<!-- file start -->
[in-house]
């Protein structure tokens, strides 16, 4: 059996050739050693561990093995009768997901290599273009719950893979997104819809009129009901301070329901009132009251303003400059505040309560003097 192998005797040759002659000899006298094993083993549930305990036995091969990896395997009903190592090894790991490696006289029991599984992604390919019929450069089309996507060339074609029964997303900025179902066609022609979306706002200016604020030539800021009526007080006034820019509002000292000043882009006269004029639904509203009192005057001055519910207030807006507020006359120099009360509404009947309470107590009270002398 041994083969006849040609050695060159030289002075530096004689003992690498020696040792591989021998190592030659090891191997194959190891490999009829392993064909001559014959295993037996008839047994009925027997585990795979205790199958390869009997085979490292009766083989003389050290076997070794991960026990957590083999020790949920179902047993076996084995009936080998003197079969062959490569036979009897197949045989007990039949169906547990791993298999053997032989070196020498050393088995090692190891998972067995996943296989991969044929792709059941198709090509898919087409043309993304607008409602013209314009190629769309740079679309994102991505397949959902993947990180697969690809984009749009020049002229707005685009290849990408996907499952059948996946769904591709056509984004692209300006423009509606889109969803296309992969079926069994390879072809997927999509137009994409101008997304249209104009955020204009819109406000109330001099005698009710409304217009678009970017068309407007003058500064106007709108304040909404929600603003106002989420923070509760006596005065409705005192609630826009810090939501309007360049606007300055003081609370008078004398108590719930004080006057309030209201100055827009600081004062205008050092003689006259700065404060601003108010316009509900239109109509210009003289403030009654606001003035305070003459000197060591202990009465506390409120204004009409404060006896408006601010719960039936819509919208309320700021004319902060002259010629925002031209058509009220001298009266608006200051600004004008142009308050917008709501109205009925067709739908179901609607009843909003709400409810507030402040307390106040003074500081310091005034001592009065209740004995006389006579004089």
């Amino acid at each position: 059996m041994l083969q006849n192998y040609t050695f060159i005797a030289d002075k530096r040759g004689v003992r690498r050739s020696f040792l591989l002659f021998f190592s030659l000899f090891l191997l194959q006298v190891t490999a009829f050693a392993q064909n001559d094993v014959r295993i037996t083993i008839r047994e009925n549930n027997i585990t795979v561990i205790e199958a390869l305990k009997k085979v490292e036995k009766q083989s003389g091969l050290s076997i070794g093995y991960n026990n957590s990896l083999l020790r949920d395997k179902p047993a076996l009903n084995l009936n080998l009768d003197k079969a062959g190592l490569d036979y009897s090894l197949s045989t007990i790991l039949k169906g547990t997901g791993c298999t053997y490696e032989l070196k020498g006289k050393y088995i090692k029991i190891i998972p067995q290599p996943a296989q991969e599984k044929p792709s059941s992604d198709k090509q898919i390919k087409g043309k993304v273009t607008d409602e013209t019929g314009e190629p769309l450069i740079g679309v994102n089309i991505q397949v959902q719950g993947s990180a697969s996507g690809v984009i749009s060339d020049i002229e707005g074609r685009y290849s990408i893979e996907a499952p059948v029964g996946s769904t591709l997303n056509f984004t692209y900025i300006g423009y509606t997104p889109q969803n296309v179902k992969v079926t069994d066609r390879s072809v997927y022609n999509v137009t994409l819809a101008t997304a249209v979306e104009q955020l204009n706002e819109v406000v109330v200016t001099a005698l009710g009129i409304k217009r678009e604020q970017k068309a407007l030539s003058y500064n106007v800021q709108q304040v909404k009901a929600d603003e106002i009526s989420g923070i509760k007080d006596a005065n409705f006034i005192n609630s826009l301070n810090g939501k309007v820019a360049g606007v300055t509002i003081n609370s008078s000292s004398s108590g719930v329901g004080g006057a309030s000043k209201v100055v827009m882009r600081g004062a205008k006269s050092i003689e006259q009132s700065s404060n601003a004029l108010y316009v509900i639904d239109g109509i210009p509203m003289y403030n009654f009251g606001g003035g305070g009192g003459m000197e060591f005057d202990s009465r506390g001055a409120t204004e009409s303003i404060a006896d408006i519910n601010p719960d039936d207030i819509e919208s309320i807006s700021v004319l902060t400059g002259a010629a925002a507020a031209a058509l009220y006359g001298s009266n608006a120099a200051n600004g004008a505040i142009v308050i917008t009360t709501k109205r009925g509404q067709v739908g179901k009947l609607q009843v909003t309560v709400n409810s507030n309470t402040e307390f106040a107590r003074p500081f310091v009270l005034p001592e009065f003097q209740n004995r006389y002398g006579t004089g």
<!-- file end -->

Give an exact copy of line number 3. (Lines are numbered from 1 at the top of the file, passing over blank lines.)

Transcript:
């Amino acid at each position: 059996m041994l083969q006849n192998y040609t050695f060159i005797a030289d002075k530096r040759g004689v003992r690498r050739s020696f040792l591989l002659f021998f190592s030659l000899f090891l191997l194959q006298v190891t490999a009829f050693a392993q064909n001559d094993v014959r295993i037996t083993i008839r047994e009925n549930n027997i585990t795979v561990i205790e199958a390869l305990k009997k085979v490292e036995k009766q083989s003389g091969l050290s076997i070794g093995y991960n026990n957590s990896l083999l020790r949920d395997k179902p047993a076996l009903n084995l009936n080998l009768d003197k079969a062959g190592l490569d036979y009897s090894l197949s045989t007990i790991l039949k169906g547990t997901g791993c298999t053997y490696e032989l070196k020498g006289k050393y088995i090692k029991i190891i998972p067995q290599p996943a296989q991969e599984k044929p792709s059941s992604d198709k090509q898919i390919k087409g043309k993304v273009t607008d409602e013209t019929g314009e190629p769309l450069i740079g679309v994102n089309i991505q397949v959902q719950g993947s990180a697969s996507g690809v984009i749009s060339d020049i002229e707005g074609r685009y290849s990408i893979e996907a499952p059948v029964g996946s769904t591709l997303n056509f984004t692209y900025i300006g423009y509606t997104p889109q969803n296309v179902k992969v079926t069994d066609r390879s072809v997927y022609n999509v137009t994409l819809a101008t997304a249209v979306e104009q955020l204009n706002e819109v406000v109330v200016t001099a005698l009710g009129i409304k217009r678009e604020q970017k068309a407007l030539s003058y500064n106007v800021q709108q304040v909404k009901a929600d603003e106002i009526s989420g923070i509760k007080d006596a005065n409705f006034i005192n609630s826009l301070n810090g939501k309007v820019a360049g606007v300055t509002i003081n609370s008078s000292s004398s108590g719930v329901g004080g006057a309030s000043k209201v100055v827009m882009r600081g004062a205008k006269s050092i003689e006259q009132s700065s404060n601003a004029l108010y316009v509900i639904d239109g109509i210009p509203m003289y403030n009654f009251g606001g003035g305070g009192g003459m000197e060591f005057d202990s009465r506390g001055a409120t204004e009409s303003i404060a006896d408006i519910n601010p719960d039936d207030i819509e919208s309320i807006s700021v004319l902060t400059g002259a010629a925002a507020a031209a058509l009220y006359g001298s009266n608006a120099a200051n600004g004008a505040i142009v308050i917008t009360t709501k109205r009925g509404q067709v739908g179901k009947l609607q009843v909003t309560v709400n409810s507030n309470t402040e307390f106040a107590r003074p500081f310091v009270l005034p001592e009065f003097q209740n004995r006389y002398g006579t004089g």